"Time heals what reason cannot".

- Senecao

The standard time zone of Egypt is UTC/GMT +2.

Daylight Saving Time has been suspended the last few years, however some mobile providers or airlines sometimes still instill these in their automated systems because officially Egypt still uses DST...

Egyptians are happy with the suspension because (due to the month of Ramadan in Summer) they were faced with changing the clock 4 times per year.

Egyptians may make appointments with you on the Islamic prayer times.

Islam is a way of life and provides a rythm to life in general.

For example 'Bade Al Dohr' means 'After the noon prayer' (that's around 12.30 pm). But this doesn't necessarily mean they will be there right after 12.30 pm, it can happen they show up hours later. So it's better to make an appointment and insist on a specific hour. You have a better chance they show up in time.

However, people (especially those who work with foreigners) understand that foreigners are counting on the other person being there on time.

The currency is the Egyptian Pound, known as LE or EGP.

1 LE consists of 100 piasters (pt). There are coins of 50 pt, 1 LE and 2 LE and the most common banknotes are 5, 10, 20, 50,  100 and 200 LE.

It is useful to have money with you in small denominations because sometimes there is not enough exact change in shops and for Baksheesh.

The use of Credit Cards is not always possible and if so, you need to pay an additional fee for the services.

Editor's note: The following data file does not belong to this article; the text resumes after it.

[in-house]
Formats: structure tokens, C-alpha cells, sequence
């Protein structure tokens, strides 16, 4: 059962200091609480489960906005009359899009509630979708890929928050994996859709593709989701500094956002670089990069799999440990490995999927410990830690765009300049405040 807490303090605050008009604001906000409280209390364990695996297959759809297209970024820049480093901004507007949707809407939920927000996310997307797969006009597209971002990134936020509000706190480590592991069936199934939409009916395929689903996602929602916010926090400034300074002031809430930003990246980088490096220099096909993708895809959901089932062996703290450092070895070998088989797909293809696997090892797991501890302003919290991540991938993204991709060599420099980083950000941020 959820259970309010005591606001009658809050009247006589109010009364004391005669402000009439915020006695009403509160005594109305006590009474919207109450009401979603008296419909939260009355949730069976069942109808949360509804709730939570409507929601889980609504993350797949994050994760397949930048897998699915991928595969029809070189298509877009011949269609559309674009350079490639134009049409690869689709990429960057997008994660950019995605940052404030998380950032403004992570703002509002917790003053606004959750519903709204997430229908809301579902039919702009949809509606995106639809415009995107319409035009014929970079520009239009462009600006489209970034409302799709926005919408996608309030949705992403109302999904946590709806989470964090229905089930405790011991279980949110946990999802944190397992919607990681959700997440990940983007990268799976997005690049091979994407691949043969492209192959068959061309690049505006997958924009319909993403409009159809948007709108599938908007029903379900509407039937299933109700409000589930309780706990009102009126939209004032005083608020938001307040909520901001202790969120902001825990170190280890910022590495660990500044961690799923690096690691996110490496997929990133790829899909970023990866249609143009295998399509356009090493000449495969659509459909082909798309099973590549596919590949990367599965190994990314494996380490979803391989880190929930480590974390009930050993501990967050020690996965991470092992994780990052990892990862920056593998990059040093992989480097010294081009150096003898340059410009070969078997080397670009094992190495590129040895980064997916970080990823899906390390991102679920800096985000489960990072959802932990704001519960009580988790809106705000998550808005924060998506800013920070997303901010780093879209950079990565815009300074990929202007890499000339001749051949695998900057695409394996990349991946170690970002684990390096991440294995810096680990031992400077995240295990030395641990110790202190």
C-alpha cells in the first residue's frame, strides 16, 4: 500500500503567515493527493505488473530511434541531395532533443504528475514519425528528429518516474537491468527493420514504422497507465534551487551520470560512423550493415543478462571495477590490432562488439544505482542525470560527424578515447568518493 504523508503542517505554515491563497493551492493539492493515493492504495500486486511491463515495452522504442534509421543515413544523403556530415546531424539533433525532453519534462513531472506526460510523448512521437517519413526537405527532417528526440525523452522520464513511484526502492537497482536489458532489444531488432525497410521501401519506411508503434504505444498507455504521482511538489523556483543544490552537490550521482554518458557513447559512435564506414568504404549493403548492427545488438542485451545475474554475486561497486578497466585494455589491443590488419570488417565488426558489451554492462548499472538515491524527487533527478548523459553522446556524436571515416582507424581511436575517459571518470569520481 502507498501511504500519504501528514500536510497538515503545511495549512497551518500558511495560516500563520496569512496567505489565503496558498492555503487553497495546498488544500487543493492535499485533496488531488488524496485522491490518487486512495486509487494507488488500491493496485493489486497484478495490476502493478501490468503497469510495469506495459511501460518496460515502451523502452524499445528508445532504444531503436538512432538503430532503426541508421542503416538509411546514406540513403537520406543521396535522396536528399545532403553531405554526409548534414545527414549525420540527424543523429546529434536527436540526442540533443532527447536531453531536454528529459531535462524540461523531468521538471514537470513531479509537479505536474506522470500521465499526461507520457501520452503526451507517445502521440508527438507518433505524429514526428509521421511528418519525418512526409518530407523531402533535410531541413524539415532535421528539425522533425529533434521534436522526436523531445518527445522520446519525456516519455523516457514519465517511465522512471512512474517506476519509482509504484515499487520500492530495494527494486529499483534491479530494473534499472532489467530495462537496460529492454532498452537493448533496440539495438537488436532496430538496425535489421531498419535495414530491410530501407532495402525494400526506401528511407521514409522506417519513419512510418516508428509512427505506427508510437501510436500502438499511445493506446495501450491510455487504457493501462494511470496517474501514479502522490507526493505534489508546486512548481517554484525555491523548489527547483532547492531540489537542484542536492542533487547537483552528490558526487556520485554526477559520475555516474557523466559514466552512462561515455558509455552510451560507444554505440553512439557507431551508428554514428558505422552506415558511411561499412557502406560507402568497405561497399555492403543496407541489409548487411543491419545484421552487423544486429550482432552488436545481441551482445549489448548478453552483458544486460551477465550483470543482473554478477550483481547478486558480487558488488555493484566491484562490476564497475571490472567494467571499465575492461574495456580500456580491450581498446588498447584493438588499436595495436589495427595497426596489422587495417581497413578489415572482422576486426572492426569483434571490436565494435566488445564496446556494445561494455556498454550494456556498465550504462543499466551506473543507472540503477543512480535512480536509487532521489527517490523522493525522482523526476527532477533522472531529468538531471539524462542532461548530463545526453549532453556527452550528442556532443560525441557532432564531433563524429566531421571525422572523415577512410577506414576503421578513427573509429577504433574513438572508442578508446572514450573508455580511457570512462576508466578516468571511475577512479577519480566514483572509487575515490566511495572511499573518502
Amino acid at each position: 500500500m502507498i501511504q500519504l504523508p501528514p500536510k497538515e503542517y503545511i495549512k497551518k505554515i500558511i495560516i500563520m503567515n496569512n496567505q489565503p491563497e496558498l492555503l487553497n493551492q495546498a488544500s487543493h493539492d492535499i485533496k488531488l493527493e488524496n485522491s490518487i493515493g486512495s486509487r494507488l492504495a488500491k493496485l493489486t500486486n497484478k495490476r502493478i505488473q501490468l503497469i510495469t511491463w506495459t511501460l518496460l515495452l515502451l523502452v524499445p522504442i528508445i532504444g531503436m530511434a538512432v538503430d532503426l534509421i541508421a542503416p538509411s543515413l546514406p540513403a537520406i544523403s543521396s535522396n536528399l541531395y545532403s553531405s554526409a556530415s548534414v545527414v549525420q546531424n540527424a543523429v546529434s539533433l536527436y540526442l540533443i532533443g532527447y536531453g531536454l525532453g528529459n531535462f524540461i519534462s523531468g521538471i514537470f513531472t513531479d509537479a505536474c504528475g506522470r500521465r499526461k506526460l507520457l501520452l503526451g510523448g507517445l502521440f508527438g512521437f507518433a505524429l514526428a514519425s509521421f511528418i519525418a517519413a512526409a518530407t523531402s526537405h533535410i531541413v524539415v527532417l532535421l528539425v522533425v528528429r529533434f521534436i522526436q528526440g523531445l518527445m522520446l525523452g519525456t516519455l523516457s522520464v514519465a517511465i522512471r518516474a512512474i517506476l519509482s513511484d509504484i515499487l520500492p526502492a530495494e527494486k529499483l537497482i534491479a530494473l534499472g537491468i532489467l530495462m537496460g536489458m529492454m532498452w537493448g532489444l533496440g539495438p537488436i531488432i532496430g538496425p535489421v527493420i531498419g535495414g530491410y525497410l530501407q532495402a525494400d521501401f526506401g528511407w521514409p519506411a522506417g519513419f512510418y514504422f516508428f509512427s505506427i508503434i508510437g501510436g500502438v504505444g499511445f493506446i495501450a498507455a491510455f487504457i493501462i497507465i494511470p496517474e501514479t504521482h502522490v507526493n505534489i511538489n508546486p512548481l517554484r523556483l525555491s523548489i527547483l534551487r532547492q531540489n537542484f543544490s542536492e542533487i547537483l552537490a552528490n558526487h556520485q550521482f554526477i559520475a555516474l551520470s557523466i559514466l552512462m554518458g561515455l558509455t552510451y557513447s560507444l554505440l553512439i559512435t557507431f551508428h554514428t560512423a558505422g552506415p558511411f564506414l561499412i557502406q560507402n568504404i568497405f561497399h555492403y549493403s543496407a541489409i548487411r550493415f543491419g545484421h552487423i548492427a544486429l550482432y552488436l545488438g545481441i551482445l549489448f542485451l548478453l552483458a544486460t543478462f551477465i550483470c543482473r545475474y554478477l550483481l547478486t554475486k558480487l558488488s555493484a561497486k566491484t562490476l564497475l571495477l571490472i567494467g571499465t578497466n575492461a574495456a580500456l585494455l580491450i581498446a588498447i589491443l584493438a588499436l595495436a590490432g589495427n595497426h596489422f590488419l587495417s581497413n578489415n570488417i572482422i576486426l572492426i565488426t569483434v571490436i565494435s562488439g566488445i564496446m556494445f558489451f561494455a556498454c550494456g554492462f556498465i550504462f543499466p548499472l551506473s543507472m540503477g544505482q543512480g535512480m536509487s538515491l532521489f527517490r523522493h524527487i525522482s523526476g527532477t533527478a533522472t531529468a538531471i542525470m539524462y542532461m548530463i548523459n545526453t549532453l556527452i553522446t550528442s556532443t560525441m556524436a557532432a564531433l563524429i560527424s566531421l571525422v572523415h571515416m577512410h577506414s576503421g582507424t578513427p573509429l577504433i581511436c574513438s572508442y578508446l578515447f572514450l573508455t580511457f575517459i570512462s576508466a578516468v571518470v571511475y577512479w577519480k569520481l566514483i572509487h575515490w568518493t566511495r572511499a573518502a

In larger cities and at tourist destinations you will find ATM's where you you can withdraw money with a (global) bank card (! Check before departure if your bank card is active in Egypt) and you can always find a place where you can exchange foreign money.

Banks are open during office hours and closed on Friday's, Saturday's and on July 1st. In tourist areas there are extended opening hours. 

The exchange rate of the Egyptian Pound fluctuated in recent years between 6.6 and 20 to 1 Euro, so do not change your money at home but when you are here.

Bargaining is a quite normal in Egypt, but at times prices are set and that's it. Make sure you know about the prevailing price if you start haggling. To pay far too much is not good, but to pay too little (think of crafts where people were toiling on for days and weeks) is in some cases worse. Take your time, have fun with it and remember that you never have to buy it. You insult no-one.

Wireless (WIFI) internet is available for free at some places while others charge a fee and you can always visit an internet cafe.